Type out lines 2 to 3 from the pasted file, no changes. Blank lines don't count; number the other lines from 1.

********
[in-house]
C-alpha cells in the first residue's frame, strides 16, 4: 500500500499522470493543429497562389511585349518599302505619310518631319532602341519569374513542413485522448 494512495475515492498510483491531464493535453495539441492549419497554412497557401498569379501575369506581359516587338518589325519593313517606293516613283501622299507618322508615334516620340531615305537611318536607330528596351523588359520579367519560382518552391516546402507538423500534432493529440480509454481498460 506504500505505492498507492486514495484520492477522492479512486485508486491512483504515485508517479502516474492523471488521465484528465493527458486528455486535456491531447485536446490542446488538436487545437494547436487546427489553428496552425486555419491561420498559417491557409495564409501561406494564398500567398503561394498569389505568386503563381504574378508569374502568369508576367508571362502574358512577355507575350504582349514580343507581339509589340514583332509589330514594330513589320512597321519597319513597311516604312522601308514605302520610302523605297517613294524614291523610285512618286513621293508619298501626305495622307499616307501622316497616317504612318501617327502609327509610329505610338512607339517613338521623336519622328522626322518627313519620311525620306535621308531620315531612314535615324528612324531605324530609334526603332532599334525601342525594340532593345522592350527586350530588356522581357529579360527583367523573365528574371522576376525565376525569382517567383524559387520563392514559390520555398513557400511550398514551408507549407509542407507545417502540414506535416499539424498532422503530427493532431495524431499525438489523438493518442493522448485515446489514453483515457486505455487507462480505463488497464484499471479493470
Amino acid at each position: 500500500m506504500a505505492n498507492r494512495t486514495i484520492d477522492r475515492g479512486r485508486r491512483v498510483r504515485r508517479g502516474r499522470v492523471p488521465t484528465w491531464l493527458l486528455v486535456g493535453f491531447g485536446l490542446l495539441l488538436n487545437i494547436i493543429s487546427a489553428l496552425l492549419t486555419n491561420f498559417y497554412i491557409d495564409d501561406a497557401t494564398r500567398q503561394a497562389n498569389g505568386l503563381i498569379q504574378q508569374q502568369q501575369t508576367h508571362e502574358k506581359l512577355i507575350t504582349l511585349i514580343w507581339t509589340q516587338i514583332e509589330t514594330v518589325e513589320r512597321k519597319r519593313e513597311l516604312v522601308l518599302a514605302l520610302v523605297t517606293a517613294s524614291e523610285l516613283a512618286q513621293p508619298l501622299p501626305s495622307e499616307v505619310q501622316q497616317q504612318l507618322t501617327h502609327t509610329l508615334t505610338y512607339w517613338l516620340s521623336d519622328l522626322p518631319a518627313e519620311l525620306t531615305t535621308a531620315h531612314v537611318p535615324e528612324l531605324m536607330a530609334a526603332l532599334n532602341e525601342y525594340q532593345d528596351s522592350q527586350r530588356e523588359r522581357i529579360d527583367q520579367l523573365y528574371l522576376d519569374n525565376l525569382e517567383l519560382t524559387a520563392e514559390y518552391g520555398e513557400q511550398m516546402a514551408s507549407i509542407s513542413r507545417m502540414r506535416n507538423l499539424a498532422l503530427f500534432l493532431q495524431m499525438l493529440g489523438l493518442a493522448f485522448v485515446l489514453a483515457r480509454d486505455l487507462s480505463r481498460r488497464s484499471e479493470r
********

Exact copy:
C-alpha cells in the first residue's frame, strides 16, 4: 500500500499522470493543429497562389511585349518599302505619310518631319532602341519569374513542413485522448 494512495475515492498510483491531464493535453495539441492549419497554412497557401498569379501575369506581359516587338518589325519593313517606293516613283501622299507618322508615334516620340531615305537611318536607330528596351523588359520579367519560382518552391516546402507538423500534432493529440480509454481498460 506504500505505492498507492486514495484520492477522492479512486485508486491512483504515485508517479502516474492523471488521465484528465493527458486528455486535456491531447485536446490542446488538436487545437494547436487546427489553428496552425486555419491561420498559417491557409495564409501561406494564398500567398503561394498569389505568386503563381504574378508569374502568369508576367508571362502574358512577355507575350504582349514580343507581339509589340514583332509589330514594330513589320512597321519597319513597311516604312522601308514605302520610302523605297517613294524614291523610285512618286513621293508619298501626305495622307499616307501622316497616317504612318501617327502609327509610329505610338512607339517613338521623336519622328522626322518627313519620311525620306535621308531620315531612314535615324528612324531605324530609334526603332532599334525601342525594340532593345522592350527586350530588356522581357529579360527583367523573365528574371522576376525565376525569382517567383524559387520563392514559390520555398513557400511550398514551408507549407509542407507545417502540414506535416499539424498532422503530427493532431495524431499525438489523438493518442493522448485515446489514453483515457486505455487507462480505463488497464484499471479493470
Amino acid at each position: 500500500m506504500a505505492n498507492r494512495t486514495i484520492d477522492r475515492g479512486r485508486r491512483v498510483r504515485r508517479g502516474r499522470v492523471p488521465t484528465w491531464l493527458l486528455v486535456g493535453f491531447g485536446l490542446l495539441l488538436n487545437i494547436i493543429s487546427a489553428l496552425l492549419t486555419n491561420f498559417y497554412i491557409d495564409d501561406a497557401t494564398r500567398q503561394a497562389n498569389g505568386l503563381i498569379q504574378q508569374q502568369q501575369t508576367h508571362e502574358k506581359l512577355i507575350t504582349l511585349i514580343w507581339t509589340q516587338i514583332e509589330t514594330v518589325e513589320r512597321k519597319r519593313e513597311l516604312v522601308l518599302a514605302l520610302v523605297t517606293a517613294s524614291e523610285l516613283a512618286q513621293p508619298l501622299p501626305s495622307e499616307v505619310q501622316q497616317q504612318l507618322t501617327h502609327t509610329l508615334t505610338y512607339w517613338l516620340s521623336d519622328l522626322p518631319a518627313e519620311l525620306t531615305t535621308a531620315h531612314v537611318p535615324e528612324l531605324m536607330a530609334a526603332l532599334n532602341e525601342y525594340q532593345d528596351s522592350q527586350r530588356e523588359r522581357i529579360d527583367q520579367l523573365y528574371l522576376d519569374n525565376l525569382e517567383l519560382t524559387a520563392e514559390y518552391g520555398e513557400q511550398m516546402a514551408s507549407i509542407s513542413r507545417m502540414r506535416n507538423l499539424a498532422l503530427f500534432l493532431q495524431m499525438l493529440g489523438l493518442a493522448f485522448v485515446l489514453a483515457r480509454d486505455l487507462s480505463r481498460r488497464s484499471e479493470r